Period Pain

Pain is the most common symptom to accompany disease. Many women, and their doctors, believe some period pain is normal. However, it may be common (approximately 60% of women) but it is not normal. Ruth Trickey in her book, Women, Hormones & the Menstrual Cycle, highlights the 2 important questions to ask yourself: Does it bother you enough to want/need to do something about it? Are you happy with the treatments you are using? Women have 12-13 periods each year and if she has pain for 2 or 3 days of these, it adds up to about a month of pain every year.  

There are 2 types of period pain:

Primary Dysmenorrhea: where the uterus is healthy but behaving abnormally. The contractions are too strong and too frequent; between the contractions the uterus is not relaxing properly but is constantly tense restricting blood flow through the muscle.

Secondary Dysmenorrhea: where the pain is secondary to or caused by an underlying condition such as endometriosis or pelvic inflammatory disease: PID.


Period pain varies enormously from woman to woman and from period to period. Usually it is described as a constant, dull, dragging or heavy ache with spasms of cramping pains. It is located in the centre of the lower abdomen, occasionally radiating to the back or down the thighs. Many women describe the sensation as though “everything will fall out”. It may start prior to the period but usually starts with the flow of blood, intensifying as the period becomes heavier or when there are clots. Sometimes there is nausea, vomiting, diarrhoea or headaches with it. Often women are constipated prior to their period which will exacerbate the pain, as irritable bowel syndrome does as well. The bowel and uterus share a similar nerve supply so spasms in one system will inflame the other.


  • Inflammatory prostaglandin excess causes inflammation, irritation and constriction of tissues. Women with period pain have been shown to have higher levels of inflammatory PG (fried oils and animal fats) and low levels of anti-inflammatory PG (Omega 3 oils)

  • Hormonal imbalance: relative oestrogen excess to progesterone. At the end of the cycle, progesterone can drop off too early and oestrogen can be too high which is inflammatory and causes excessive contraction of the uterus

  • Genitourinary infection - subclinical PID should be ruled out or treated accordingly with antibiotics

  • Nutrient deficiencies: magnesium primarily is required to relax spasming muscles including the uterus

  • Endometriosis or adenomyosis

  • Stress causes inflammation, tension in the muscles as well as the uterus exacerbating period pain

  • Strenuous physical activity during menstruation increases muscle contraction and tension; regular exercise is associated with a lower risk as exercise decreases rate of oestrogen production and insulin resistance as well as relieving stress and tension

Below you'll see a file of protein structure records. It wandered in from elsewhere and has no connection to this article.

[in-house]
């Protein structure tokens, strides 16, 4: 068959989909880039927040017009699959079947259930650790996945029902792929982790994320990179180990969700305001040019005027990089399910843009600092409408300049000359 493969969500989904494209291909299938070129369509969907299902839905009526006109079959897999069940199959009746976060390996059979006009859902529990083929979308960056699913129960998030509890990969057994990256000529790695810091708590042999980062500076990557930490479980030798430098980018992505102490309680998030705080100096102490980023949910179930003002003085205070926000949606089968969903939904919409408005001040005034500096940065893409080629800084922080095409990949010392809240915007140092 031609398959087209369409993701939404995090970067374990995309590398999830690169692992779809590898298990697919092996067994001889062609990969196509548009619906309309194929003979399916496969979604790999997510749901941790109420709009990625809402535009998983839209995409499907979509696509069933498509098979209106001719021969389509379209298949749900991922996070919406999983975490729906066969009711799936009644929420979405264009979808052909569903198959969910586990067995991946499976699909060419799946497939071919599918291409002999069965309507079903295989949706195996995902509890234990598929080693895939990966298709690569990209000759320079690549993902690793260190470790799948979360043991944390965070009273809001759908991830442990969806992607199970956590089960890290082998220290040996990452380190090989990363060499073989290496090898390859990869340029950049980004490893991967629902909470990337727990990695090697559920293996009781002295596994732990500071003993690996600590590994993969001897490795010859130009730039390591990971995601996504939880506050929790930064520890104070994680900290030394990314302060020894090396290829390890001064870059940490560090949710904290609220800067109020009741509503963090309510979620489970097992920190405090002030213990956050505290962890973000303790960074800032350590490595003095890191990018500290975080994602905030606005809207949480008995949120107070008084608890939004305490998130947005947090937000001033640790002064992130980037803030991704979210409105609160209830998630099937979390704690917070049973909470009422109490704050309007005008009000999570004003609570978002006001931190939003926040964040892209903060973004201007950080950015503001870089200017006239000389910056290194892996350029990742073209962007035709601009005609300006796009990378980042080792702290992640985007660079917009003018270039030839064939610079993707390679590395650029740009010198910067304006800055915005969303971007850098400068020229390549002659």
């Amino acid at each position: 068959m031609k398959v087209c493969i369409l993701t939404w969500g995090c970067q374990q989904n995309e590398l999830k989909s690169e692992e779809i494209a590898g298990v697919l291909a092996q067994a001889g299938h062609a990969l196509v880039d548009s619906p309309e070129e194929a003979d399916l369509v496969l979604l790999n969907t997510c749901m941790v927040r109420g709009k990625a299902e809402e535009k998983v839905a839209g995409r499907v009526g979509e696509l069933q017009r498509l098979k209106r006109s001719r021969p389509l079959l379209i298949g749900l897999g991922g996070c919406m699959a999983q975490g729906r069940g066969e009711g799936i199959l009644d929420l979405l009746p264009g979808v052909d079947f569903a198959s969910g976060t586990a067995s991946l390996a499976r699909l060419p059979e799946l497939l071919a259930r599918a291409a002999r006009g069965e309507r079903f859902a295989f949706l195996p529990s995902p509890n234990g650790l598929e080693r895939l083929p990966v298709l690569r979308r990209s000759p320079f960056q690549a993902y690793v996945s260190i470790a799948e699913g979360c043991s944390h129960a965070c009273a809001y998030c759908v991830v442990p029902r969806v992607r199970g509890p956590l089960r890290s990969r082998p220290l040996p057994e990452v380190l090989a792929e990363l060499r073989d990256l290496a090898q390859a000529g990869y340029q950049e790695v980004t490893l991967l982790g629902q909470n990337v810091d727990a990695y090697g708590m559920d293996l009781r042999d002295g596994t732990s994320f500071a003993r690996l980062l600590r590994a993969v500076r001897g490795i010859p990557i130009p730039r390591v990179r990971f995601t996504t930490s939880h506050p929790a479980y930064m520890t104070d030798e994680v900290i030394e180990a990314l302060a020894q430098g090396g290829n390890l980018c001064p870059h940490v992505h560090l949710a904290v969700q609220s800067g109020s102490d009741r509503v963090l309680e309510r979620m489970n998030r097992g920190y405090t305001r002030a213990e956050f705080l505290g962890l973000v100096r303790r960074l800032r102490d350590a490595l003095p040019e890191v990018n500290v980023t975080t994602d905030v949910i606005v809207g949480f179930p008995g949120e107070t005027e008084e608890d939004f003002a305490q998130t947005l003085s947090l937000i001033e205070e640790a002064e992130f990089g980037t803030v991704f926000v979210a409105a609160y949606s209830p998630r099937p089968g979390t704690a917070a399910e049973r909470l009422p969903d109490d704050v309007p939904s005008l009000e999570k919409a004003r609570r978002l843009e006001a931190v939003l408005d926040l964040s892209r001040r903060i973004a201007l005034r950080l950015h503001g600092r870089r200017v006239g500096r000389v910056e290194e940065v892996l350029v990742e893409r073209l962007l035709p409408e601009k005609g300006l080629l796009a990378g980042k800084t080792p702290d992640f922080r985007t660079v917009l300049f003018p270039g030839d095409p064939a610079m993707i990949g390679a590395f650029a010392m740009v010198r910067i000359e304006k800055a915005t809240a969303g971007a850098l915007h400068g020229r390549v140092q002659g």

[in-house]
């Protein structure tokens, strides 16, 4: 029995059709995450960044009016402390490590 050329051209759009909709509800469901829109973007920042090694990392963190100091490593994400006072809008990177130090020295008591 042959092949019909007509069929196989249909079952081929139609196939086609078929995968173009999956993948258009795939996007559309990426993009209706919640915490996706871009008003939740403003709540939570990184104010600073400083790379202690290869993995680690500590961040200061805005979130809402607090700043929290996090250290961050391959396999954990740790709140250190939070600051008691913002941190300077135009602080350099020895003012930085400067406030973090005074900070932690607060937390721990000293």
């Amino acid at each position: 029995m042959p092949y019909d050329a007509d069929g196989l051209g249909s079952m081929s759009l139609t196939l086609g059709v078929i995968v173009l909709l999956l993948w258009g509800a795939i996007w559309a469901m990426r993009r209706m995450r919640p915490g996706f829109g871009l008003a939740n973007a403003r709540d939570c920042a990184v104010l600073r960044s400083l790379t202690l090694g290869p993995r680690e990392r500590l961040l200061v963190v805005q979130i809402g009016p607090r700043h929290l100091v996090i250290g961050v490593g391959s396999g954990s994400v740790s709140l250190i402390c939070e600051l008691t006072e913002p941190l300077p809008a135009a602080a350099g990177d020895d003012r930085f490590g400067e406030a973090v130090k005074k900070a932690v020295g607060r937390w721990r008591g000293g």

• Caffeine, junk food and alcohol consumption increase inflammatory chemicals in the body and leach nutrients out of the body

  • Constipation and irritable bowel syndrome will exacerbate period pain and vica versa.

Diagnosis is via exclusion of other conditions. A pelvic examination may be performed by your doctor. It is important to seek advice if the pain changes, suddenly begins for the first time, is one-sided only, occurs with pregnancy, usual pain controls are no longer adequate, new symptoms accompany it eg. vomiting, diarrhea, pain worsens at the end of period, occurs with pressure, bowel motions or sexual activity, a fever or discharge accompany it.

Naturopathic Perspective

Dietary and lifestyle changes are essential for successful treatment and for prevention of period pain long term.

Herbal medicines and nutritional supplements are individually prescribed to:

  • Balance hormones, ensure normal menstrual flow and uterine function

  • Decrease constriction of blood vessels and muscular spasm, thereby decreasing pelvic congestion and pain

  • Improve liver function which breaks down and removes excess oestrogen, other hormones and toxins

  • Calm and nourish the nervous system and the adrenal glands to cope with chronic pain and anxiety as well as balance mood swings

  • Regulate bowel habits and decrease constipation as the hormones are removed from the body via the bowels so constipation exacerbates the pain and hormonal imbalance. Anthraquinone laxatives should not be used as they will cause reflex spasm in the organs of the pelvic cavity. Painkillers with codeine will aggravate constipation.

You will be referred to your doctor or GP for extensive blood tests unless these have already been done. Please bring in a copy of any recent test results with you to your consultation.

Claudette provides comprehensive advice regarding lifestyle factors covering exercise, stress management, creativity, personal hygiene products, environmental factors, pain relief packs and referrals to complementary and supportive therapies.

Using the work of Christiane Northrup, author of Women’s Bodies Women’s Wisdom, and the work of Vianna Stibal, ThetaHealing┬«, the emotional connections to period pain are discussed so as to create healthy boundaries in all areas of your life. Claudette’s supportive approach makes this journey towards optimum health and balance rewarding and empowering.┬á